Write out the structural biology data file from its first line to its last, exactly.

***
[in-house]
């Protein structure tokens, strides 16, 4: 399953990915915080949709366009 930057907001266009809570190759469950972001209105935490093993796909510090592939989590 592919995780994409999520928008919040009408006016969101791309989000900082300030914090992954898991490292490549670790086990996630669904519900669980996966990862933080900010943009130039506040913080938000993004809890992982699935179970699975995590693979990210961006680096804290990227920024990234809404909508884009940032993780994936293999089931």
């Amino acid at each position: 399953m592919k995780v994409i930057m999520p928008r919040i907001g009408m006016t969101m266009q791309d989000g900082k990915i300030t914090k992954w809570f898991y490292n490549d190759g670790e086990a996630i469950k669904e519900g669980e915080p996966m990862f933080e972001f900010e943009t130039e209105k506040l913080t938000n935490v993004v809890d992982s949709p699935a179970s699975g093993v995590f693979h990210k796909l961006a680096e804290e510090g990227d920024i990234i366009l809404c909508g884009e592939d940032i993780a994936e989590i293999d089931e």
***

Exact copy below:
[in-house]
């Protein structure tokens, strides 16, 4: 399953990915915080949709366009 930057907001266009809570190759469950972001209105935490093993796909510090592939989590 592919995780994409999520928008919040009408006016969101791309989000900082300030914090992954898991490292490549670790086990996630669904519900669980996966990862933080900010943009130039506040913080938000993004809890992982699935179970699975995590693979990210961006680096804290990227920024990234809404909508884009940032993780994936293999089931």
């Amino acid at each position: 399953m592919k995780v994409i930057m999520p928008r919040i907001g009408m006016t969101m266009q791309d989000g900082k990915i300030t914090k992954w809570f898991y490292n490549d190759g670790e086990a996630i469950k669904e519900g669980e915080p996966m990862f933080e972001f900010e943009t130039e209105k506040l913080t938000n935490v993004v809890d992982s949709p699935a179970s699975g093993v995590f693979h990210k796909l961006a680096e804290e510090g990227d920024i990234i366009l809404c909508g884009e592939d940032i993780a994936e989590i293999d089931e």